During my last winter break, I found the ultimate gratification for my sweet tooth cravings in Bahrain. It was an accidental discovery soon to develop into a love affair. I had stumbled on a yellow, crumbly cake hiding in my aunt’s kitchen. This was a cake not witnessed by me before as it defied my prior experiences with cakes.
I knew it was cake because of its smell but it hadn’t risen – which is not a compliment for cakes. It was a crumbly scone-resembling cake drenched in sticky syrup.
It reminded me of the local Arabian Mahal-e-halwa. Curious, I convinced my cousin to enlighten me about this cake-like dessert.
It was called ‘Basbousa’ and was a traditional Middle Eastern sweet cake relished in Egypt. Upon inquiring what it meant she laughed it off by saying Arabs use it the way English call a loved one ‘sweetie’ or ‘honey’.
Love the Arab way of saying basbousa.
The reason for the cake’s quarantine status was my cousin’s lack of confidence due to her mistake of adding excess flour. I, posing as the messiah, offered to save the cake by tasting it. My reticent cousin finally gave me the golden sign by handing me a spoon.
And the messiah was consumed with gluttony and lust!
My mouth exploded with a cacophony of flavours. The flavours were a rainbow of khopra (coconut), sugar, sour yoghurt, lemon, rose water, and coarse semolina. All this was topped with crunchy almonds turning every bite into a gastronomical orgasm.
Recovering from my pleasure trip, I pondered upon the difference between the Middle Eastern or desi and the American palette. Looking for more indulgence, I decided to try the professional basbousa at a famous café. I experienced the same sinful pleasure with only the stiffness of the flour reminding me of the difference in the homespun and the professional basbousa.
The basbousa is a versatile dessert, as it is the perfect accompaniment to tea in a gossip session or as the final encore to a cosseted two course meal. It’s a godsend to ones like me who give in to every sweet craving they have.
On my return home, I became the experimenter of the magical basbousa looking for affirmations about its success from family and friends. My experimental forays ranged from adding egg to adding vermicelli or using varying ratios of flour and semolina to my cousin’s recipe.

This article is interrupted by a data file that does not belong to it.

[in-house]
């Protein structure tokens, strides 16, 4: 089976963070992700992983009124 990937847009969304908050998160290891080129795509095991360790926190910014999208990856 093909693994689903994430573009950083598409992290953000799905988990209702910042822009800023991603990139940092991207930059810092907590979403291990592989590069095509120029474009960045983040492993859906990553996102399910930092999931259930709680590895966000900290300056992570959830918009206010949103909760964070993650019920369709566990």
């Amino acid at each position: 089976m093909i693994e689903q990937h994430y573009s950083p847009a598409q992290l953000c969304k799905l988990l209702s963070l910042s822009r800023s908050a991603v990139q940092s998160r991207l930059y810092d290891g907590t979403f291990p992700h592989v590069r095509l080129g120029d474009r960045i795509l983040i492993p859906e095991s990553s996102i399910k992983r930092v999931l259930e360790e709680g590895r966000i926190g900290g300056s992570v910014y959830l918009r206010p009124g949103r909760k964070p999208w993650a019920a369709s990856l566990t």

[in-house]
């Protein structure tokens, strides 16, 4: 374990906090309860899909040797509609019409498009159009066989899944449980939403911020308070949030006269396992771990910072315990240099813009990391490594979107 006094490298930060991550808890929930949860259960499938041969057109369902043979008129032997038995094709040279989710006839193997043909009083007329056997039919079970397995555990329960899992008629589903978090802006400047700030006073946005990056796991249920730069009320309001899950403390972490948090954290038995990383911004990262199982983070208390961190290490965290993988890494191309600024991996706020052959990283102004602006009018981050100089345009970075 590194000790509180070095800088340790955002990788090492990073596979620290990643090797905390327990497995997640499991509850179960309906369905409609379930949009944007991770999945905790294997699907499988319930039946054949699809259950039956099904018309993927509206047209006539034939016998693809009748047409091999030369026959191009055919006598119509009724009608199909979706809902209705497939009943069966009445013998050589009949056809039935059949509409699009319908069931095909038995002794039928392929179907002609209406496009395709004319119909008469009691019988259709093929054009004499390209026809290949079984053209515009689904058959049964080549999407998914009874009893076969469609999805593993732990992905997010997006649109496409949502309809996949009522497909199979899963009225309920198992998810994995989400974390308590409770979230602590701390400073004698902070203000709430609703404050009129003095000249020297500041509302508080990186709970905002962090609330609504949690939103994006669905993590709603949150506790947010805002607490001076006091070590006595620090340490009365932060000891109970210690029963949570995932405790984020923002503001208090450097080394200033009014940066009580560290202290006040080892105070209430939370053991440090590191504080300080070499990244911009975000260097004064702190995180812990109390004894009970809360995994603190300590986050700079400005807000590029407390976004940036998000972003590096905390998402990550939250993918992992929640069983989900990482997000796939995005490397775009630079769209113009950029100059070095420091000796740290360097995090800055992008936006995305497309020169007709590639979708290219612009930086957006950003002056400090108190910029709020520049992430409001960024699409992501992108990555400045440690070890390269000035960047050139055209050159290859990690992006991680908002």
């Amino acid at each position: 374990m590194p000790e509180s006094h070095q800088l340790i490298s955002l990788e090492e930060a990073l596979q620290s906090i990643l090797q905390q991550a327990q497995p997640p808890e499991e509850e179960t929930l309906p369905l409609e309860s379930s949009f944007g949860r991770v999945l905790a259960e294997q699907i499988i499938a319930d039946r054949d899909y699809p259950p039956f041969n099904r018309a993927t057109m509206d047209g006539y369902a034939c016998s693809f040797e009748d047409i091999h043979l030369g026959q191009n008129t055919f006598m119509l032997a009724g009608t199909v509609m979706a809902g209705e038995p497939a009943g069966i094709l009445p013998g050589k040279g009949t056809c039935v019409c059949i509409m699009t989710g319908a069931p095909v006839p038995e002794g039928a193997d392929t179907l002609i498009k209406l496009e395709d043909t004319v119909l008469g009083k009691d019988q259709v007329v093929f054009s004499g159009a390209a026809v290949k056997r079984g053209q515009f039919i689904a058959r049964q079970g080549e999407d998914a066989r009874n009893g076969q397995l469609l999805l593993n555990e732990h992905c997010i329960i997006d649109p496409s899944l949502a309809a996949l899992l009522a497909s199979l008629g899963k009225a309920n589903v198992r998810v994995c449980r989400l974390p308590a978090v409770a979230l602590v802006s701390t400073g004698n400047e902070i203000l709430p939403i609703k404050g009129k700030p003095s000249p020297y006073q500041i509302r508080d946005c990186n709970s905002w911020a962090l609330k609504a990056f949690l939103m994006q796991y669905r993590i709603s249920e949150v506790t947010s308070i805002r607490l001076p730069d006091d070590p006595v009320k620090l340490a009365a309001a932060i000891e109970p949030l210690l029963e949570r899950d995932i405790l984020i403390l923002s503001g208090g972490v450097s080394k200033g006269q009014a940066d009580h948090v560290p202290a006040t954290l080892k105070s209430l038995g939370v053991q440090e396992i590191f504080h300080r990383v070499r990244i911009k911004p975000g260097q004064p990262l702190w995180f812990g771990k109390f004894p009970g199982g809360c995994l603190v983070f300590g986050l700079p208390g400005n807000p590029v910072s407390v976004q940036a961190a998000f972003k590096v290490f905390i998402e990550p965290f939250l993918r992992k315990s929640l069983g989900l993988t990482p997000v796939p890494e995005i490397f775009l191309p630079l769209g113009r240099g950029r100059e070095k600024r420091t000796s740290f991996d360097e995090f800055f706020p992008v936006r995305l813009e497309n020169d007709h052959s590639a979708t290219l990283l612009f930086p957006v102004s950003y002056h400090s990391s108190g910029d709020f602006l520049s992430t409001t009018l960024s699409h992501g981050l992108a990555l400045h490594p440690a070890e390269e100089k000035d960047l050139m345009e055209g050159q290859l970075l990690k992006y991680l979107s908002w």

The recipe below is mine perfected by the process of trial and error. It will rob 20 minutes of your life but repay you with a trip to heaven.
Semolina – 2 ½ cups
Sugar – 1 cup
Flour – ½ cup
Yoghurt – 4/5 cup or 200 grams (thick)
Butter – 1 tbs less than a cup or 200 grams (melted)
Baking powder – 1 tsp
Desiccated coconut – 1 cup
For the syrup:
Water – 1 cup
Sugar – 1 ½ cups
Lemon juice – 1 tsp
Blanched almonds – 10 to 15
1. Preheat the oven to 190 degrees.
2. Melt the butter in the oven
3. Put coarse semolina, flour, baking powder, coconut and sugar in a bowl.
4. Mix the dry ingredients well, then add in melted butter and yogurt.
5. If it looks very hard, add in a few drops of milk but keep in mind the mixture should be stiff.
6. Grease the baking tray nicely.
7. Level the mixture out in the tray with the help of a spatula and a knife.
8. Cut the mixture into diamond shapes.
9. Pop it in the oven.
10. Put the water and sugar in a pan to create the magic syrup.
11. When the syrup looks thick and shiny add lemon juice.
12. The mixture should be runny and easy to pour.
13. Let the mixture cool.
14. Once the basbousa is baked, add the cold syrup to the hot basbousa.
15. Let the basbousa absorb the syrup.
16. Dip the almonds in leftover syrup and place an almond on each diamond.
Traditionally basbousa is served in the baking tray itself and I also don’t bother with fancy decorations, but you are free to experiment. Say your shukran and get ready for those extra layers around your waist line, since each 100 gram of this delish cake has approximately 230 calories in it.
But, hey you live once!!
from The Express Tribune Blog http://blogs.tribune.com.pk/story/32154/addiction-alert-this-basbousa-will-give-you-a-gastronomical-orgasm/